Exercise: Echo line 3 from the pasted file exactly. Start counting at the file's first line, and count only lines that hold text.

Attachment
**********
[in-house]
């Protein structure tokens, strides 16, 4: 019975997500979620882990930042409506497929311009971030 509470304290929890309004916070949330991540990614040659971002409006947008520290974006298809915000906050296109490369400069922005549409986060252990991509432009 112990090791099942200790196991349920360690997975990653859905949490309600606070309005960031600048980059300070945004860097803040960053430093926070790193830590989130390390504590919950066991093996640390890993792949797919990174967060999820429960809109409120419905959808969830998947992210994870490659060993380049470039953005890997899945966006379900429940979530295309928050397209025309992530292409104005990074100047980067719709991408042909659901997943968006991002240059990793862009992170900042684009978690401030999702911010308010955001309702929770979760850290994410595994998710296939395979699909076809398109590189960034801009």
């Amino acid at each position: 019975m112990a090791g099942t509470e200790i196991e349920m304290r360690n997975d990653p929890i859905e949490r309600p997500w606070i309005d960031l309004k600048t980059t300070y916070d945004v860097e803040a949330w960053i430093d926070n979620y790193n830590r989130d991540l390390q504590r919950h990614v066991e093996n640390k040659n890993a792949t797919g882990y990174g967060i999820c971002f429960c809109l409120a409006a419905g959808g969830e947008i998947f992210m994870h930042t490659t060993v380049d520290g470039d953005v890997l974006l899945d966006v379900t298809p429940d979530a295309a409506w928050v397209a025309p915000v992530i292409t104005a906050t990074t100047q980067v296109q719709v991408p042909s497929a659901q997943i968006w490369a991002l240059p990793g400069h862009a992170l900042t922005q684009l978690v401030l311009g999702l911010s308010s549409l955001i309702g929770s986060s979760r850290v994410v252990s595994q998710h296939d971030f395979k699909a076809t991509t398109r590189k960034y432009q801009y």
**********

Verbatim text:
């Amino acid at each position: 019975m112990a090791g099942t509470e200790i196991e349920m304290r360690n997975d990653p929890i859905e949490r309600p997500w606070i309005d960031l309004k600048t980059t300070y916070d945004v860097e803040a949330w960053i430093d926070n979620y790193n830590r989130d991540l390390q504590r919950h990614v066991e093996n640390k040659n890993a792949t797919g882990y990174g967060i999820c971002f429960c809109l409120a409006a419905g959808g969830e947008i998947f992210m994870h930042t490659t060993v380049d520290g470039d953005v890997l974006l899945d966006v379900t298809p429940d979530a295309a409506w928050v397209a025309p915000v992530i292409t104005a906050t990074t100047q980067v296109q719709v991408p042909s497929a659901q997943i968006w490369a991002l240059p990793g400069h862009a992170l900042t922005q684009l978690v401030l311009g999702l911010s308010s549409l955001i309702g929770s986060s979760r850290v994410v252990s595994q998710h296939d971030f395979k699909a076809t991509t398109r590189k960034y432009q801009y």